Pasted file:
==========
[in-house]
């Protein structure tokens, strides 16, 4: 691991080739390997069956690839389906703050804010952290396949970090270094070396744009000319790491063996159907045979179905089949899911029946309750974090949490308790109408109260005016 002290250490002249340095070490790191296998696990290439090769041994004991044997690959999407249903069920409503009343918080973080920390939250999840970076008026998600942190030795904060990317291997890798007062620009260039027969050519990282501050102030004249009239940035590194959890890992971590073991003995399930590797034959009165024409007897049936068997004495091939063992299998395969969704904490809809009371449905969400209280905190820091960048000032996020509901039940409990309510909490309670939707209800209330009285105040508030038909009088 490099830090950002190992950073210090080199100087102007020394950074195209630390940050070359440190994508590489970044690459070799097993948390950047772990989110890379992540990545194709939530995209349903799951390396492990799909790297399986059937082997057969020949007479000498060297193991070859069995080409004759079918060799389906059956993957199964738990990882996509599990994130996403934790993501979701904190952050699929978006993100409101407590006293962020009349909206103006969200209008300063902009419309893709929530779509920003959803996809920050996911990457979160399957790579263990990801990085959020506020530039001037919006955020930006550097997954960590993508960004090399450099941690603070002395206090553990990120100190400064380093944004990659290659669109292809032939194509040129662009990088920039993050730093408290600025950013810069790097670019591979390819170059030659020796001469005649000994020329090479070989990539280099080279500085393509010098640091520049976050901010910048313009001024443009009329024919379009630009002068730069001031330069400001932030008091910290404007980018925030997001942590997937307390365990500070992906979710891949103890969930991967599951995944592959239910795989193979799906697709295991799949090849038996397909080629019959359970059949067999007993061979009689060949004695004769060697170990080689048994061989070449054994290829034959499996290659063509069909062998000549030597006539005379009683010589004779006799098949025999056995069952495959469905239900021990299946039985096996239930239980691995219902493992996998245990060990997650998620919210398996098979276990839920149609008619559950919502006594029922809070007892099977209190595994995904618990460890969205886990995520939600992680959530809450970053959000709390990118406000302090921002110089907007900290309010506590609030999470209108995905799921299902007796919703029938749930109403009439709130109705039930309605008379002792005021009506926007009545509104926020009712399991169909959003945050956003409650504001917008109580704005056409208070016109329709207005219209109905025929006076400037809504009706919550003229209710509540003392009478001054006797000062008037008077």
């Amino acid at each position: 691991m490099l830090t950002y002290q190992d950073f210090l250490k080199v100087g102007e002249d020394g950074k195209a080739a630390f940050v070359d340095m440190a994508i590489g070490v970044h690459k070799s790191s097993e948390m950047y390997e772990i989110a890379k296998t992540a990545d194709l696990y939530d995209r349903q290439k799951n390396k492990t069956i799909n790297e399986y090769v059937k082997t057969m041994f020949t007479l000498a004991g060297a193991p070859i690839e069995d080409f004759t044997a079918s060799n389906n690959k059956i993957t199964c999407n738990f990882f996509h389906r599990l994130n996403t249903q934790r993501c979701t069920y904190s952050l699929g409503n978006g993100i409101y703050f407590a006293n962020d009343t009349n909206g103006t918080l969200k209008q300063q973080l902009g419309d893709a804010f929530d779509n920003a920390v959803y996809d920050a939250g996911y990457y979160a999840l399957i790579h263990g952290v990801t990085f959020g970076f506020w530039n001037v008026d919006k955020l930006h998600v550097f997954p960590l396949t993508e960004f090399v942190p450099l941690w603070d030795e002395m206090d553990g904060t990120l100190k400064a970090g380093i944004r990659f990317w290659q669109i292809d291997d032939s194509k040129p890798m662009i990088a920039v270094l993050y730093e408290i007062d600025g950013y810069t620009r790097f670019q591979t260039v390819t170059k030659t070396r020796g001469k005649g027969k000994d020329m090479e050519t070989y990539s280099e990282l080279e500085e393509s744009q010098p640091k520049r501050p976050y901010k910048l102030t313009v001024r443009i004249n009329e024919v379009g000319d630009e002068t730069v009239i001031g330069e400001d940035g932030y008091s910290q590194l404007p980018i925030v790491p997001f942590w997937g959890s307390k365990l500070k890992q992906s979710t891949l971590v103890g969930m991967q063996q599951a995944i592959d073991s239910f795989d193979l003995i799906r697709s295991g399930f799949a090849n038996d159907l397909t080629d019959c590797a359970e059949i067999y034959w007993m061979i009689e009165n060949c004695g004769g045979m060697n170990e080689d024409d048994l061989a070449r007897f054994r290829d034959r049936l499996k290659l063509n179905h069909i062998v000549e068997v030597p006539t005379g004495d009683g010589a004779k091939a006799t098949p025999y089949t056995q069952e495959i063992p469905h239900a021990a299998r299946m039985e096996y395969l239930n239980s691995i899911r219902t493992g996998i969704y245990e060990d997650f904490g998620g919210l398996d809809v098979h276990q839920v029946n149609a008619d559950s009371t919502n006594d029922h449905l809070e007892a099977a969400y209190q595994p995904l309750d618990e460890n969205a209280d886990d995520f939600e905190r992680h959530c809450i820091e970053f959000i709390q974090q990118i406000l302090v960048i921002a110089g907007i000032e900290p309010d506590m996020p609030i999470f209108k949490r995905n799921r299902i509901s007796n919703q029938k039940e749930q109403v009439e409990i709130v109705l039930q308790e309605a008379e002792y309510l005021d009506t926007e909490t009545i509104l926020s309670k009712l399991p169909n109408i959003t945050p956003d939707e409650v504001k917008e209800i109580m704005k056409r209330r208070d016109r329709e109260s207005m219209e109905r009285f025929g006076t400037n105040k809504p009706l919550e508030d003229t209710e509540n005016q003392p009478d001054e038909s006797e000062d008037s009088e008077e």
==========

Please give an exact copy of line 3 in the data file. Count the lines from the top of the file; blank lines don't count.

């Amino acid at each position: 691991m490099l830090t950002y002290q190992d950073f210090l250490k080199v100087g102007e002249d020394g950074k195209a080739a630390f940050v070359d340095m440190a994508i590489g070490v970044h690459k070799s790191s097993e948390m950047y390997e772990i989110a890379k296998t992540a990545d194709l696990y939530d995209r349903q290439k799951n390396k492990t069956i799909n790297e399986y090769v059937k082997t057969m041994f020949t007479l000498a004991g060297a193991p070859i690839e069995d080409f004759t044997a079918s060799n389906n690959k059956i993957t199964c999407n738990f990882f996509h389906r599990l994130n996403t249903q934790r993501c979701t069920y904190s952050l699929g409503n978006g993100i409101y703050f407590a006293n962020d009343t009349n909206g103006t918080l969200k209008q300063q973080l902009g419309d893709a804010f929530d779509n920003a920390v959803y996809d920050a939250g996911y990457y979160a999840l399957i790579h263990g952290v990801t990085f959020g970076f506020w530039n001037v008026d919006k955020l930006h998600v550097f997954p960590l396949t993508e960004f090399v942190p450099l941690w603070d030795e002395m206090d553990g904060t990120l100190k400064a970090g380093i944004r990659f990317w290659q669109i292809d291997d032939s194509k040129p890798m662009i990088a920039v270094l993050y730093e408290i007062d600025g950013y810069t620009r790097f670019q591979t260039v390819t170059k030659t070396r020796g001469k005649g027969k000994d020329m090479e050519t070989y990539s280099e990282l080279e500085e393509s744009q010098p640091k520049r501050p976050y901010k910048l102030t313009v001024r443009i004249n009329e024919v379009g000319d630009e002068t730069v009239i001031g330069e400001d940035g932030y008091s910290q590194l404007p980018i925030v790491p997001f942590w997937g959890s307390k365990l500070k890992q992906s979710t891949l971590v103890g969930m991967q063996q599951a995944i592959d073991s239910f795989d193979l003995i799906r697709s295991g399930f799949a090849n038996d159907l397909t080629d019959c590797a359970e059949i067999y034959w007993m061979i009689e009165n060949c004695g004769g045979m060697n170990e080689d024409d048994l061989a070449r007897f054994r290829d034959r049936l499996k290659l063509n179905h069909i062998v000549e068997v030597p006539t005379g004495d009683g010589a004779k091939a006799t098949p025999y089949t056995q069952e495959i063992p469905h239900a021990a299998r299946m039985e096996y395969l239930n239980s691995i899911r219902t493992g996998i969704y245990e060990d997650f904490g998620g919210l398996d809809v098979h276990q839920v029946n149609a008619d559950s009371t919502n006594d029922h449905l809070e007892a099977a969400y209190q595994p995904l309750d618990e460890n969205a209280d886990d995520f939600e905190r992680h959530c809450i820091e970053f959000i709390q974090q990118i406000l302090v960048i921002a110089g907007i000032e900290p309010d506590m996020p609030i999470f209108k949490r995905n799921r299902i509901s007796n919703q029938k039940e749930q109403v009439e409990i709130v109705l039930q308790e309605a008379e002792y309510l005021d009506t926007e909490t009545i509104l926020s309670k009712l399991p169909n109408i959003t945050p956003d939707e409650v504001k917008e209800i109580m704005k056409r209330r208070d016109r329709e109260s207005m219209e109905r009285f025929g006076t400037n105040k809504p009706l919550e508030d003229t209710e509540n005016q003392p009478d001054e038909s006797e000062d008037s009088e008077e």